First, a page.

Fey are not part of the cycle of souls in the same way that mortals are, but they do have a soul which does depart their body when it perishes. So I see no reason why undeath wouldn't work 100% normally in their case. The only thing that has changed is that the soul has been yanked back from reforming on the First World instead of from the Astral Plane.

This was for the most part already understood. Although some of the names of places are helpful for future things. Although I was assuming that there was some sort of corruption with mindless undead as well.

Tinalles wrote:

Worse, I suspect an undead fey creature who dies on the First World probably [i]reforms as an undead fey[/url]. The soul is still polluted with negative energy. So maybe you stake that vampire satyr, cut off his head, and spritzed him with holy water. So what? The soul has no place to go, and therefore reforms as an undead satyr the next day. Permanently getting rid of such a creature would be really, really hard.

Naturally the above applies to intelligent undead. Mindless undead lack souls. So you could totally kill off a satyr, raise him as a zombie, and then the re-formed normal satyr could show up to fight his own zombie a couple days later.

I really like this idea it would make for a daunting foe indeed and an awful fate for the pixies he's been kidnapping

I also like the idea of someone fighting their own zombie self
Wolf Munroe wrote:

I like option B myself. The vampirism short-circuits the fey immortality but once the vampirism ends, the fey immortality comes back online.

I would go with option C only if it were some kind of mindless undead. I think it's interesting if the body can become mindless undead and the creature can also be revived, but only if the personality only exists with the living creature.

Option A still makes perfect sense. Perhaps undeath is a major form of permanent death within the First World. Saying that changes the behavior of the First World substantially though.

Option B changes the First World the least, I think, while still giving plot hooks like "kill the undead fey so it can be alive again."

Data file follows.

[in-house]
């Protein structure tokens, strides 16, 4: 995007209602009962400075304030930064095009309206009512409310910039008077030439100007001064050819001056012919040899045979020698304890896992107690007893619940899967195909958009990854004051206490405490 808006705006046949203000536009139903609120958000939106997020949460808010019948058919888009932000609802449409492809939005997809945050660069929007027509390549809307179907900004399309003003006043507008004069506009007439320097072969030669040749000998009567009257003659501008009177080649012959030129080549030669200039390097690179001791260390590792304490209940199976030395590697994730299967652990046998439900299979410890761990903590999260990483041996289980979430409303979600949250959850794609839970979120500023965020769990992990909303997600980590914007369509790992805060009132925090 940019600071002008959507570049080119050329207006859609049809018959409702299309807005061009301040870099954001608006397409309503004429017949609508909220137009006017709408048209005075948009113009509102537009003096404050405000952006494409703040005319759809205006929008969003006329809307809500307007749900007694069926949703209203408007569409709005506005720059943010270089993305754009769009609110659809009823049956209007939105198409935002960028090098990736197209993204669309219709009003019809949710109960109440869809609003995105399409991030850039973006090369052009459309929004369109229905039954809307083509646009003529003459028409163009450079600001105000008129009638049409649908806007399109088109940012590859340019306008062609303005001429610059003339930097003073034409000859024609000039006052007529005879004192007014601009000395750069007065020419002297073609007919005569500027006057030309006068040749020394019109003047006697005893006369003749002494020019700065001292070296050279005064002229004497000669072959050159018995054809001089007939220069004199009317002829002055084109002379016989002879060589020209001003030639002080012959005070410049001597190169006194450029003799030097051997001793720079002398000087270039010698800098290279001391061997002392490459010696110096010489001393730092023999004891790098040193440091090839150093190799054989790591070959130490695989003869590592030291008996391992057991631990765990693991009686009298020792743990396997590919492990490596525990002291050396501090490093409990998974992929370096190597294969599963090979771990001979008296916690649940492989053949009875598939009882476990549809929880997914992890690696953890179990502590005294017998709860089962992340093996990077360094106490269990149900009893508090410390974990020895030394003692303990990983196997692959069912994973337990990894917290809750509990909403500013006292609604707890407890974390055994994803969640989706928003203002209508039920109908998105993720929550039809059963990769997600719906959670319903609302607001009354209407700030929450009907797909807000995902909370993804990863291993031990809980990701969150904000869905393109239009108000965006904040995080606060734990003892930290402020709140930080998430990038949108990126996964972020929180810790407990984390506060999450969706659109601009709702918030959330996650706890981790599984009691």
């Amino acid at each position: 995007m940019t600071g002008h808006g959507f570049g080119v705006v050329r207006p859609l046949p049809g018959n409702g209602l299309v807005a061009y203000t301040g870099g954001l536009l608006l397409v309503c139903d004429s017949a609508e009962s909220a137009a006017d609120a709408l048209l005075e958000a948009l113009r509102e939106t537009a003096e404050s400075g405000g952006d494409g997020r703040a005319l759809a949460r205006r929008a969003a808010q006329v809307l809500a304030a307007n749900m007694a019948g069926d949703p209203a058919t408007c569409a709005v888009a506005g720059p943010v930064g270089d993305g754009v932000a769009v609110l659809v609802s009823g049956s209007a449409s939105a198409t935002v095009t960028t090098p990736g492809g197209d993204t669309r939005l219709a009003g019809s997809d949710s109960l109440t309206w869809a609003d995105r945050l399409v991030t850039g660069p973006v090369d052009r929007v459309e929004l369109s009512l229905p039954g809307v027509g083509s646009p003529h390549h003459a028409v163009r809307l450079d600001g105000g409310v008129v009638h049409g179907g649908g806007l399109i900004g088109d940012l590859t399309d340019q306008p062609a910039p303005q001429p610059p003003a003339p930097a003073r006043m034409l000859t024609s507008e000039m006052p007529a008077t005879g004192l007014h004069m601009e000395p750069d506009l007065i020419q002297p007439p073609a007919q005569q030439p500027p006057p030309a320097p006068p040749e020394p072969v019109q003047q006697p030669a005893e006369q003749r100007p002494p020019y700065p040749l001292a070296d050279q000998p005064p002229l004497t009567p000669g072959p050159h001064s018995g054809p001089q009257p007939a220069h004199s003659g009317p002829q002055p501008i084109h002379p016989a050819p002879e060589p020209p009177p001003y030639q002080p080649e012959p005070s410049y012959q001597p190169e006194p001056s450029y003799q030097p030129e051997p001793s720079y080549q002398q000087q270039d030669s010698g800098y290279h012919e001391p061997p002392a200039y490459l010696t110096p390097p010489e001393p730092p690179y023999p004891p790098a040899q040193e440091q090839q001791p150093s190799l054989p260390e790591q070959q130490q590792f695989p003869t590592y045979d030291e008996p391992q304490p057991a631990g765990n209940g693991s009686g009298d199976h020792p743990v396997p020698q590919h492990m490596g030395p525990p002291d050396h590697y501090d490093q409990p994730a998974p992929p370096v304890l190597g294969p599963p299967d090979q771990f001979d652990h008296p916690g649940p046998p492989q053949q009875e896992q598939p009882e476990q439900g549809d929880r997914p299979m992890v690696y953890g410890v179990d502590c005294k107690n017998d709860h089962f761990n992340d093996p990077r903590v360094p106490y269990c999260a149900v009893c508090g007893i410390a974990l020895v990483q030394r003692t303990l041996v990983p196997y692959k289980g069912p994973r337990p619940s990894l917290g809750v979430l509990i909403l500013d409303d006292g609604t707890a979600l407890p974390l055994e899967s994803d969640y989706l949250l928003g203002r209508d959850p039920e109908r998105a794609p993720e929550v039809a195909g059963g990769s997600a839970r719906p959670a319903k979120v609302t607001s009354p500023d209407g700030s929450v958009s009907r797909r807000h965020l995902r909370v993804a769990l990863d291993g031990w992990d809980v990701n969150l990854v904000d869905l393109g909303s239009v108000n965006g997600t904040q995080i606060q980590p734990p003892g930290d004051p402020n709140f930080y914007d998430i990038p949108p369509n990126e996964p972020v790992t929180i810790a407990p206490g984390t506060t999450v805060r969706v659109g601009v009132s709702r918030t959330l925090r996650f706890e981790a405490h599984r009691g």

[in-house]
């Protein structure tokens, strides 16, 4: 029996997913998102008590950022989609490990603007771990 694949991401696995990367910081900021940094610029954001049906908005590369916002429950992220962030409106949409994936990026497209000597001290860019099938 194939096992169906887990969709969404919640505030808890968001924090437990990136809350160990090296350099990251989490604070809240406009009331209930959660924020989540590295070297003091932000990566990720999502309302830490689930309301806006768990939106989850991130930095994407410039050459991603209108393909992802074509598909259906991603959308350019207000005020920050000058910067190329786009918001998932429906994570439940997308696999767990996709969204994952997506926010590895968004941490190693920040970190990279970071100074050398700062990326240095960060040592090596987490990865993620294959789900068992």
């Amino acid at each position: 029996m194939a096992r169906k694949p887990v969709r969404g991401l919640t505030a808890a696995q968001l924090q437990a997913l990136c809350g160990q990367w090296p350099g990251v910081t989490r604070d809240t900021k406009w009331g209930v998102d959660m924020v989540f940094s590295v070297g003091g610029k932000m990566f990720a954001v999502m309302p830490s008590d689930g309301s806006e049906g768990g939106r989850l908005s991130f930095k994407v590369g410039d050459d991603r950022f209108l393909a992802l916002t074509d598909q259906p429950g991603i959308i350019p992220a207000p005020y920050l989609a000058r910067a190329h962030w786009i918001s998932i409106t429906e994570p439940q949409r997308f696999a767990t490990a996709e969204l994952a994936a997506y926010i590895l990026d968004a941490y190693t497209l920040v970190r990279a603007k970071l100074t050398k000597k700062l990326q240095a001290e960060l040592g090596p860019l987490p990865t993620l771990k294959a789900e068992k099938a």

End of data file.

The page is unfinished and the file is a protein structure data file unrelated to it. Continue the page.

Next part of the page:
Option B does allow the party to have a happy ending with rescuing the fairies. Which is always nice.

So a general consensus so far is that C only for mindless undead. I didn't think it was an idea that would get much traction but felt it was worth mentioning.

Shadow Lodge

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I would also lean towards option B.

Tinalles wrote:
Worse, I suspect an undead fey creature who dies on the First World probably reforms as an undead fey. The soul is still polluted with negative energy.

This is an interesting idea, but I would go with the reformed fey bearing some unsettling aspects as a sort of supernatural scarring from the experience rather than reforming as an undead. After all, a humanoid soul that's been turned into an undead creature and destroyed can move on to the afterlife normally or be resurrected - the lingering negative energy just means it can't be returned to life using Raise Dead.

If you're feeling adventurous, make a template for these fey. Dhampir are good inspiration - Constitution penalty, resistance to level drain, light sensitivity, minor necromantic spell like abilities, or even negative energy affinity could be involved.


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You're saying that if I recruit a necromancer, I actually have a shot at reducing the numbers of the fey armies?

I should get some onyx to bribe with...


. for interest


The Sideromancer wrote:

You're saying that if I recruit a necromancer, I actually have a shot at reducing the numbers of the fey armies?

I should get some onyx to bribe with...

Plane Shift (water or fire elemental plane) is all you need to permanently kill fey. Not a great solution for a war, but a guerrilla campaign of ambush and terror could use it effectively.